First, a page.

‘The genuine realist, if he is an unbeliever, will always find strength and ability to disbelieve in the miraculous, and if he is confronted with a miracle as an irrefutable fact he would rather disbelieve his own senses than admit the miraculous also.’ Perhaps Dostoyevsky was on to something… why does the world find it so hard to believe in miracles?
Miracles and the miraculous come hand in hand with being Catholic. I grew up draped in miraculous medals, believing in miraculous cures. Einstein reckoned there are two ways to live a life: One is as though nothing is a miracle. The other is as though everything is a miracle. I lean towards the latter. And my miracles have all been pretty minor, in the grand scheme of things, but happen they have and happen they do, even if I sometimes take them for granted.
I was reminded of this lately when working on a translation from the Polish – a beautiful book with photographs by Janusz Rosikon and text by Grzegorz Górny. I’ve known Janusz since 2007 and have had the pleasure of working on a number of titles with him. I’m a great fan of his photography, an admirer of his faith, and while we might agree to disagree on politics, I have a lot of time for him and what he does. I met Grzegorz for the first time a couple of weeks ago and was suitably impressed. It’s easy to see why they work so well together – both similar yet different, complementary yet individual – a good team. And it’s always nice to meet the voice behind the words, particularly when those words actually say something.
In Witnesses to Mystery, the pair delve deep into the relics of Jesus Christ, asking the time-old question that every believer and non-believer alike must have asked themselves at one stage – Are they real? Could they be real? They travelled the world over, discovering along the way that these relics were attracting attention not just from Christian pilgrims but also from academics: historians, archaeologists, philologists, anthropologists, paleographers, chemists, physicists, anatomists…all curious to prove one way or another whether the relics on display in various churches from Krakow to Rome are genuine.
Relics were two a penny in the Middle Ages when myriad fakes were sold to those who needed something to believe in. And as the author wonders – Does not the presence of numerous forgeries, however, suggest the existence of an original? Are mass reproductions evidence of attempts at imitating a genuine relic? The term simulacrum in postmodernist use indicates a copy without an original. Could Christ’s relics be regarded as simulacra, as reproductions of things that don’t exist? Or are they in fact real objects, with which Jesus of Nazareth once had contact? – hundreds of thousands of believers regularly turn out to see relics on display around the world and the faith of millions is vested in touching something that Jesus Himself is thought to have touched. The Shroud of Turin is on my bucket list and I still remember the feeling I had when I got to touch Padre Pio’s glove. I’m a believer.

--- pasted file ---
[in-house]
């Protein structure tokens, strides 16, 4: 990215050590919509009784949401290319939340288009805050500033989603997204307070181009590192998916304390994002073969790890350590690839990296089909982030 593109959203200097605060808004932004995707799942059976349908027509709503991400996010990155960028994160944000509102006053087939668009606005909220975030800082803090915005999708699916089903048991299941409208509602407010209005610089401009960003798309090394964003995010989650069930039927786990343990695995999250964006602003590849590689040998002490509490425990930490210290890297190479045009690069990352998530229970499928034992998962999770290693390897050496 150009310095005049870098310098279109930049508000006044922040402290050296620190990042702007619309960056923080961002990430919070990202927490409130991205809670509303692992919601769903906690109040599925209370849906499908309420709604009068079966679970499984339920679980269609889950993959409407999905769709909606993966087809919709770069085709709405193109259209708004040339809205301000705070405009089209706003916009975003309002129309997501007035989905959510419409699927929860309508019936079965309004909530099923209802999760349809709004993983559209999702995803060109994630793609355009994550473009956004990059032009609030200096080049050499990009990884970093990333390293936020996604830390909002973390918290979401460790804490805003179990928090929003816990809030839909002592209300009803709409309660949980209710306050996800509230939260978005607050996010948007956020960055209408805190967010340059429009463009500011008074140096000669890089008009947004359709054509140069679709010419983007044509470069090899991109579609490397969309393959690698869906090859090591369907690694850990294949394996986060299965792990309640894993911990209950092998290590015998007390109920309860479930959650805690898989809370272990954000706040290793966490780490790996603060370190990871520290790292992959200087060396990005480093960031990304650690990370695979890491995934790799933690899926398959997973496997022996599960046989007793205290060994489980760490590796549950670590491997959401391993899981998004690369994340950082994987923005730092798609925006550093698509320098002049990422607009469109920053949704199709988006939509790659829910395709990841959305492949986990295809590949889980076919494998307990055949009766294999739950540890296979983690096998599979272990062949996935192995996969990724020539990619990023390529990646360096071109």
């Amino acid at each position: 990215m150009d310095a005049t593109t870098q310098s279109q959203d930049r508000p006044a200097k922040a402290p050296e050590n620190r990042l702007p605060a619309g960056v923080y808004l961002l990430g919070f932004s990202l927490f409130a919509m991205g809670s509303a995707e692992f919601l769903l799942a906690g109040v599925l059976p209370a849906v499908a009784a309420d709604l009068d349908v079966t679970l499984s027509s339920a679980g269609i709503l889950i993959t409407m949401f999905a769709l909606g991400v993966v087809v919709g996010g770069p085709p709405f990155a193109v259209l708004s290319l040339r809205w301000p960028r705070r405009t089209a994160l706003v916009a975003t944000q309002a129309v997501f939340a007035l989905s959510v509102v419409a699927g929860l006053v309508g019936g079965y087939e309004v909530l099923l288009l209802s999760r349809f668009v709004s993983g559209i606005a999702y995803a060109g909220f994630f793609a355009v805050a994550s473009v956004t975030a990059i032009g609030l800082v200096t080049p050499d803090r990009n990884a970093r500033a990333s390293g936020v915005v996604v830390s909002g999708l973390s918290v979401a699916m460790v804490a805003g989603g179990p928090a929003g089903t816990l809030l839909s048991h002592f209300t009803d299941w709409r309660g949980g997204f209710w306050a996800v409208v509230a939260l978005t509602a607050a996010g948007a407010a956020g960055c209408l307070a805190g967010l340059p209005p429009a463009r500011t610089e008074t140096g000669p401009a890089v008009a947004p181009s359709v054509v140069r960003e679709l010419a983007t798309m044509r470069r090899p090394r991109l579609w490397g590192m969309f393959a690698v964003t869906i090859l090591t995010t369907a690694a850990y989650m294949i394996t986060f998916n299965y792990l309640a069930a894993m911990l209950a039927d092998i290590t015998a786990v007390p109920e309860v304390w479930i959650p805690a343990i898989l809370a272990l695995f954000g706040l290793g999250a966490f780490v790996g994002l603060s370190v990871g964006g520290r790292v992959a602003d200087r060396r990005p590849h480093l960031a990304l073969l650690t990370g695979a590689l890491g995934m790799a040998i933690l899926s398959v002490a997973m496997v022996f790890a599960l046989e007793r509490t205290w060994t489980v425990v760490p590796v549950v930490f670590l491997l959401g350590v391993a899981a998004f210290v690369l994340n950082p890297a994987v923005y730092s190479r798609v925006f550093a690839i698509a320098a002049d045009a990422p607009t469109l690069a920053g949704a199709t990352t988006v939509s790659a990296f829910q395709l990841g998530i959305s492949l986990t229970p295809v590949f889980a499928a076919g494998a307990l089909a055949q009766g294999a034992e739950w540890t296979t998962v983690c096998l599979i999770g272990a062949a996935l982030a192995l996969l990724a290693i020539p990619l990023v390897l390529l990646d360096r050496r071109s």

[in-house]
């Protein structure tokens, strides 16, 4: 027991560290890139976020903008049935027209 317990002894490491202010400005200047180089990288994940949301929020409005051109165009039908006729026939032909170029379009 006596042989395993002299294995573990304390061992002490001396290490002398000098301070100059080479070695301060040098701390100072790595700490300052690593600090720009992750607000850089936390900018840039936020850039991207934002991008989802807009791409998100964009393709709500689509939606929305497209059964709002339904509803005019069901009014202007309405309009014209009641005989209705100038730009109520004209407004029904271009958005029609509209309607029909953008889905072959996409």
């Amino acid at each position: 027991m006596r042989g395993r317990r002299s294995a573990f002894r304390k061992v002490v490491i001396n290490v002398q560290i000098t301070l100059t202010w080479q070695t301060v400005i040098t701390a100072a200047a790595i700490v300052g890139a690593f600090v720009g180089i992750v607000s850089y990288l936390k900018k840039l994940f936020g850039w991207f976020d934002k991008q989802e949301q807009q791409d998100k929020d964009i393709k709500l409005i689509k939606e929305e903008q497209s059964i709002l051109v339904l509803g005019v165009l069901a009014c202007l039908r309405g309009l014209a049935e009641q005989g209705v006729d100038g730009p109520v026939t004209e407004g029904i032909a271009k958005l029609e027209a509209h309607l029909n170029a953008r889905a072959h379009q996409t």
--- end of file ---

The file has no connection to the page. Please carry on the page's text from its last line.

I have long debates with two friends in particular about religion: one is a scientist, the other a realist; neither lay claim to having faith in a god. And the argument always falls back on me saying ‘I don’t need to know; it’s enough to believe.’ For many this is a cop-out and to each their own. I believe in God – a God independent of any man-made religion – and He and I have a good thing going. It works for me.
So perhaps, in my case, the boys were preaching to the choir – I didn’t need much convincing. And although I knew about the Shroud of Turin, and the Longinus Spear, and the Veil of Manoppello, I found myself turning each page with a growing interest in what the scientists discovered when they ran their tests, a mounting curiosity about what the various expert investigative teams found when they crunched their numbers. And as one chapter led seamlessly into another, I became more and more convinced that faith is about believing. That some things are beyond explanation. And that just because we can’t explain them, that doesn’t mean they are any less real.
It’s a beautiful book that transcends belief and asks questions that sometimes cannot be answered. The photographs are stunning, the text insightful, and the overall effect leaves a lasting impression.
This week, after relocating my ‘office’ temporarily to Croatia, I’m grateful that not alone can I work from anywhere with an Internet connection, what I do is interesting and varied. I get to work my own hours, to travel, to meet people like Janusz and Grzegorz and to work on projects like Witnesses. And it pays the bills! Now, if that’s not a minor miracle…
Note: For a reminder of what the Grateful series is about, check out the post Grateful 52